It operates on the same principle of a TRV which are widely popular in Euro and other hydronic friendly markets, millions and millions of TRVs are manufactured and sold every year, KISS solutions to temperature control.

    If the flow or temperature is not adequate to cover any building loads, why send it out?

    A small amount of parasitic loss, so buy a high Cv valve, a 14 Cv gives you 14 gpm with a 1 psi drop, barely noticeable to the boiler pump.

    You can still pipe to a buffer, low loss header, hydro sep or P/S if you need or want to blend circulators and need hydraulic separation. Or want to mix temperatures or a different operating ∆ on the distribution.
    Bob "hot rod" Rohr
    trainer for Caleffi NA
    Living the hydronic dream
    SuperJGordy
  • SuperJ
    SuperJ Member Posts: 609
    edited November 2018
    Options
    hot rod_7 said:


    You can still pipe to a buffer, low loss header, hydro sep or P/S if you need or want to blend circulators and need hydraulic separation. Or want to mix temperatures or a different operating ∆ on the distribution.

    Hydraulic separation is what I was advocating for (maybe not clearly enough).

    Thanks for your explanation. I think I'm talking about a fringe problem that is basically muddying the waters.

    I work commercially where maintaining balance over long distances is critical (thousands of feet of pipe installed, with many AHUs, and hundreds of zones). It's critically the AHU's with outdoor dampers get a constant supply of heat or you will start tripping freezestats or have to shut off minimum fresh air. So my perspective is a little skewed.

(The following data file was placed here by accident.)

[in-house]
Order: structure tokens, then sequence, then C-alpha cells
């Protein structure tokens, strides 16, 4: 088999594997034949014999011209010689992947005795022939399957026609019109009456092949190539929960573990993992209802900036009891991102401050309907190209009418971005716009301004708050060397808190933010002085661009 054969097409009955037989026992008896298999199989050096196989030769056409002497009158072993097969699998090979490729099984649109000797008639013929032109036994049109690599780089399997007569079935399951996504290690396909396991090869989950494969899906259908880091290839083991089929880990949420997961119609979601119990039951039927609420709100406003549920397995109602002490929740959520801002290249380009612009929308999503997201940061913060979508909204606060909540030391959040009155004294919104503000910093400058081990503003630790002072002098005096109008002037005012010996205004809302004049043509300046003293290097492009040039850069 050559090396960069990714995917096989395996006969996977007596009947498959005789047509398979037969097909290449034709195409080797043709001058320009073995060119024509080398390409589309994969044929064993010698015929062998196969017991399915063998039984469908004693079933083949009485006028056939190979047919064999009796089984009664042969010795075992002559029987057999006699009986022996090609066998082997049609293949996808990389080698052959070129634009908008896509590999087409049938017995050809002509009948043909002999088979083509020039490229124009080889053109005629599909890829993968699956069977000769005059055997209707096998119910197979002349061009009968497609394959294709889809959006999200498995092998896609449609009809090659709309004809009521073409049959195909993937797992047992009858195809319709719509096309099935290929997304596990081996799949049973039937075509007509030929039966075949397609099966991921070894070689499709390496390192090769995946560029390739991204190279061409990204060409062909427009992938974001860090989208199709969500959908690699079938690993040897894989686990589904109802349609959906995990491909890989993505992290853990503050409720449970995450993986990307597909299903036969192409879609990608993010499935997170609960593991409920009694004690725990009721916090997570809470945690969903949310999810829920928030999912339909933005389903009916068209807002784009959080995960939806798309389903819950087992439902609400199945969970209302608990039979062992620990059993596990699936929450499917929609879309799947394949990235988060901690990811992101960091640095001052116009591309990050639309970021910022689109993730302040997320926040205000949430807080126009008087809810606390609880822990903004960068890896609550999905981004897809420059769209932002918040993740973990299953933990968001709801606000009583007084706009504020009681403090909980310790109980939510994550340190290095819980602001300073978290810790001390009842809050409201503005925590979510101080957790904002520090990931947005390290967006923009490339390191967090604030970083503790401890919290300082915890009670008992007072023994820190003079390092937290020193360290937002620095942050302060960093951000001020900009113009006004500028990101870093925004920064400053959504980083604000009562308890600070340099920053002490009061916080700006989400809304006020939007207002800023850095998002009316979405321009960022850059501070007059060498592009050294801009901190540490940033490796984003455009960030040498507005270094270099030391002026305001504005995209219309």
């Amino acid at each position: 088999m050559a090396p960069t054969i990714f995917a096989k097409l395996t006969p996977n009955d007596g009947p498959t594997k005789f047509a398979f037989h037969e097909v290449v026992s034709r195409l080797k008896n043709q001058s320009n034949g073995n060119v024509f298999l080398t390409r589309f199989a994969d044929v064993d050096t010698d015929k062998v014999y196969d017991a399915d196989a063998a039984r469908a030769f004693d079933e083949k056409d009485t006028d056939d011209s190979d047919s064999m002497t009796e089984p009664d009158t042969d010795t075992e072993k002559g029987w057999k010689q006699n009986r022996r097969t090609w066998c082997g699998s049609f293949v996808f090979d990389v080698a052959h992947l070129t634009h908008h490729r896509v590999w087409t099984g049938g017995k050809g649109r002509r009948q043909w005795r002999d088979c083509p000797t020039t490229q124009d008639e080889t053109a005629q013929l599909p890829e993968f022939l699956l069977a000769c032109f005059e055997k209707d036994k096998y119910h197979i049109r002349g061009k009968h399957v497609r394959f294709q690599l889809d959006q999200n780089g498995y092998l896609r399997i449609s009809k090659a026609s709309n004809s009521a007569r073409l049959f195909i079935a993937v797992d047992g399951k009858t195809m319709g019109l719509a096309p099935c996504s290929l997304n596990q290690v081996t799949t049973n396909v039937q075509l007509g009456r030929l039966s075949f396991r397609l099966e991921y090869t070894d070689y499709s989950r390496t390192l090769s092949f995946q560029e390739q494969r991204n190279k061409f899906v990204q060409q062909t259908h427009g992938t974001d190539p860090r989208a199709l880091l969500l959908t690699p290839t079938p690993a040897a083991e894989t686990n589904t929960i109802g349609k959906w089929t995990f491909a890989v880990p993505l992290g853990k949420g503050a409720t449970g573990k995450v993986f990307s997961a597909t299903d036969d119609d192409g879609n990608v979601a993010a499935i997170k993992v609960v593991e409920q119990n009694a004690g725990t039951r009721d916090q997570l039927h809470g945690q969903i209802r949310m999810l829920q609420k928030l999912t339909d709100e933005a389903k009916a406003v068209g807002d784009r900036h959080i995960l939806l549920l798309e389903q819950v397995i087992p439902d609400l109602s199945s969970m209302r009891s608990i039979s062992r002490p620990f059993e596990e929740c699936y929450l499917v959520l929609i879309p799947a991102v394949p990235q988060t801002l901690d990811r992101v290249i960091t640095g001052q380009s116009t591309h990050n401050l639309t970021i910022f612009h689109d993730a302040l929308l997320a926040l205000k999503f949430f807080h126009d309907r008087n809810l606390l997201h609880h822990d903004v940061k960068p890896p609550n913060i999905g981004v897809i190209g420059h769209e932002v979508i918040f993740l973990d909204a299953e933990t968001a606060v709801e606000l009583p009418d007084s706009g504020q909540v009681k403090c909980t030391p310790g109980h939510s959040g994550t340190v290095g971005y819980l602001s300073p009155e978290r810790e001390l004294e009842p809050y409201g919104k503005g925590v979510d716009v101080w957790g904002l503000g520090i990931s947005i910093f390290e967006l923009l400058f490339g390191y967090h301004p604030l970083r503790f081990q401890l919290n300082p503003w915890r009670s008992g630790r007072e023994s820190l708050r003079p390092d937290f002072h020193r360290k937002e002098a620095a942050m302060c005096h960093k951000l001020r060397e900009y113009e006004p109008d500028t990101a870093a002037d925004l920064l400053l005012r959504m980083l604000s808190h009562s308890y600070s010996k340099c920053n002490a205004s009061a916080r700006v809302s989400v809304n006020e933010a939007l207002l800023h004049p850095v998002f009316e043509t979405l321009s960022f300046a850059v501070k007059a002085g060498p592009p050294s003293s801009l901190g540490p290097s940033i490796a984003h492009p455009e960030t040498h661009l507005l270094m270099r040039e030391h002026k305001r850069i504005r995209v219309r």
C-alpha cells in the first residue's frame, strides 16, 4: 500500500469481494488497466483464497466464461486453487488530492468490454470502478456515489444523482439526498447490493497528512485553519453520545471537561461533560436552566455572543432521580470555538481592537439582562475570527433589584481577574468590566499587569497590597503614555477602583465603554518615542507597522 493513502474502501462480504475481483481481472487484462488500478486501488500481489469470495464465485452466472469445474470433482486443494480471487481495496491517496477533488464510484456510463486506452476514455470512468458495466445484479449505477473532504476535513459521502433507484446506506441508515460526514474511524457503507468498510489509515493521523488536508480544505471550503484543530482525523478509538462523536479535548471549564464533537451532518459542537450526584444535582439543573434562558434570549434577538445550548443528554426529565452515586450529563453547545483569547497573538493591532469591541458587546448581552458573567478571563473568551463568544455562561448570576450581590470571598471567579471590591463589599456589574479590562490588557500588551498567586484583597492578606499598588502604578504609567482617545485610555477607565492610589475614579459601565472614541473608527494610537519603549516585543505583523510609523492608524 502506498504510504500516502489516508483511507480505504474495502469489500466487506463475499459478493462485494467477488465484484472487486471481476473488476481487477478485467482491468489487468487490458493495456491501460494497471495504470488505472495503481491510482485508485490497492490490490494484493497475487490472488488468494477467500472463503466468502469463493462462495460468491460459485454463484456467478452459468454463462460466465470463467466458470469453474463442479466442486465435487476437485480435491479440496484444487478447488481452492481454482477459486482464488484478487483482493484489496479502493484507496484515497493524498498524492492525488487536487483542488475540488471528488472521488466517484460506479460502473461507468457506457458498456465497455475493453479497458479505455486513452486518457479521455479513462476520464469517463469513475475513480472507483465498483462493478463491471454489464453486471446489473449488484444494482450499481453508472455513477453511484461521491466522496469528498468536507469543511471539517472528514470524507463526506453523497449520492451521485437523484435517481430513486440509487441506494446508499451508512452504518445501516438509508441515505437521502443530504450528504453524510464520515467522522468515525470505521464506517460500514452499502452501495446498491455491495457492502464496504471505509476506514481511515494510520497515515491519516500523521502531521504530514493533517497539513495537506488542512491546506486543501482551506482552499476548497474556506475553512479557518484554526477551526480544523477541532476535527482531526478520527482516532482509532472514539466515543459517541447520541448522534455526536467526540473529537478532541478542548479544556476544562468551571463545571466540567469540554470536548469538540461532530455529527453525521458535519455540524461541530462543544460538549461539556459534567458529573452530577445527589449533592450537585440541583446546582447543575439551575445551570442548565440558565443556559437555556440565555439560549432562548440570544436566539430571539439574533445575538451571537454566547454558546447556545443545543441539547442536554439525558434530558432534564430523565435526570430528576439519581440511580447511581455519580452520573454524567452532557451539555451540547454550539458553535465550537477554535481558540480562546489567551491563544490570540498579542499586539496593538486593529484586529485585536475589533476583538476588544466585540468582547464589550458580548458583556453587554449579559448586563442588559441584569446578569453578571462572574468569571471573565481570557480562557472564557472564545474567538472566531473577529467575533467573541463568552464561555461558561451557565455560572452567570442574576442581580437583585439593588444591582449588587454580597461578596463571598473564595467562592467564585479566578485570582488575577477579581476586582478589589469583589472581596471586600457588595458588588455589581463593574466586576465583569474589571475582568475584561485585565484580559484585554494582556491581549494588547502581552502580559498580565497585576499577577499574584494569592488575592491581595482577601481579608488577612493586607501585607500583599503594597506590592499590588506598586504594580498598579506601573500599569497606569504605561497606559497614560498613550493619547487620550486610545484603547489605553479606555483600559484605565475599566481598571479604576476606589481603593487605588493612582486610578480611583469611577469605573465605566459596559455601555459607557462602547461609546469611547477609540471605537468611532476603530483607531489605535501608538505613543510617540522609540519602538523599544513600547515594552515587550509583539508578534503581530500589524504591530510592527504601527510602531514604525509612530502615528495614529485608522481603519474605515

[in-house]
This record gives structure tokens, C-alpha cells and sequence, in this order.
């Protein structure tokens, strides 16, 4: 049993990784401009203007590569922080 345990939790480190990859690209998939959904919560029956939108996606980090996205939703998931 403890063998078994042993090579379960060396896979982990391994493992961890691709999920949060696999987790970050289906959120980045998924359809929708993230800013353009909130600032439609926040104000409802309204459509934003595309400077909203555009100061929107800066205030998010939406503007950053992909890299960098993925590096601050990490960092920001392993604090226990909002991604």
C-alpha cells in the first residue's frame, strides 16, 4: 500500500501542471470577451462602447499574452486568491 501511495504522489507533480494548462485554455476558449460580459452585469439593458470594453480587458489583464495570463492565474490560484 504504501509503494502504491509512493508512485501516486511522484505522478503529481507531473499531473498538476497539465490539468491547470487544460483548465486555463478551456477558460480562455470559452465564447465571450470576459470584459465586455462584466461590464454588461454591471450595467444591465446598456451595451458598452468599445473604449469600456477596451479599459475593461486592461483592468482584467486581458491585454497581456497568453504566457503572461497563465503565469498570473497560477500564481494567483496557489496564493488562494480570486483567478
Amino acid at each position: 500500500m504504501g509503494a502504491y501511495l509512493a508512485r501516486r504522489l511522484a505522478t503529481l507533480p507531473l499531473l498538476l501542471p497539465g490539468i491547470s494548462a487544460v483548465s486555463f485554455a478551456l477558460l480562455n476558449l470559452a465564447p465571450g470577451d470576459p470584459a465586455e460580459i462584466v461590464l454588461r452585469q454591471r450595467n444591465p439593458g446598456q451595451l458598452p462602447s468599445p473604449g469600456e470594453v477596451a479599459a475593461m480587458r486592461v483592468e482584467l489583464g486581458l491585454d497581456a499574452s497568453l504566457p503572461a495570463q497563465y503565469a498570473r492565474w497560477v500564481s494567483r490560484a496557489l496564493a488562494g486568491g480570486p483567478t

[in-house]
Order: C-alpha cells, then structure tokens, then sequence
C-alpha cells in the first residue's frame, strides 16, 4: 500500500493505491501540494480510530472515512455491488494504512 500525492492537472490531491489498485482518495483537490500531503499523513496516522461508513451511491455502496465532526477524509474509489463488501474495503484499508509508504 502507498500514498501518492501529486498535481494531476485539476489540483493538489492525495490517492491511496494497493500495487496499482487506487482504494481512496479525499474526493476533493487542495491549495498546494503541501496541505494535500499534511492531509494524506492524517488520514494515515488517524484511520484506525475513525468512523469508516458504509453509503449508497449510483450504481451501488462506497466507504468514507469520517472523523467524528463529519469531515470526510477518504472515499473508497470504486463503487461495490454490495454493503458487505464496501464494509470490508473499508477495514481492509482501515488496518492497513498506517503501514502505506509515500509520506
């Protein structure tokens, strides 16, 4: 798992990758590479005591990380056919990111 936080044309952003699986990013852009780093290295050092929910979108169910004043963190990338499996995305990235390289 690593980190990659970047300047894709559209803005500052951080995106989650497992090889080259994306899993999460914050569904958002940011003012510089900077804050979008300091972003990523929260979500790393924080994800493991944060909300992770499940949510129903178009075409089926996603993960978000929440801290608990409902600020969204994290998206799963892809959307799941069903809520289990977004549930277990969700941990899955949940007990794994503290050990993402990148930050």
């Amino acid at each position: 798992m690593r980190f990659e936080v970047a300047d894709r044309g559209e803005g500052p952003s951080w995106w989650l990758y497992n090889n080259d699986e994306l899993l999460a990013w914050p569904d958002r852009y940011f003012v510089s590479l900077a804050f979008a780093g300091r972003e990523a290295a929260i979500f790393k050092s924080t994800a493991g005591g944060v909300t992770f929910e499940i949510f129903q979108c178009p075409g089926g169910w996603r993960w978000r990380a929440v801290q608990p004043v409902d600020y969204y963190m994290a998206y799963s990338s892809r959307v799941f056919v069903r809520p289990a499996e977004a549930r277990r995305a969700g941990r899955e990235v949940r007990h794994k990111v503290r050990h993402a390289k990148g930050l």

With cast iron boilers we always did a primary secondary loop/pumps with a temperature control 3 way valve on the secondary loop. We wouldn't start heating the secondary loop until the boiler came up to temp, but the secondary loop pumps would maintain a constant differential pressure (with VFDs) regardless of the temperature. Now that large (multiple million BTU) condensing boilers are the norm, simpler variable flow primary only systems are the norm.

    With a single pump and thermostatic bypass, boiler gets constant flow, but the the bypass flow goes up at the expense of building flow. That's the the point I was trying to make, I won't say anymore since I think it is a fringe problem that only affects some high mass systems.

    I love TRV's I have a bunch of them on various panel rads in my house, they work awesome.
  • gardenweasel
    gardenweasel Member Posts: 24
    Options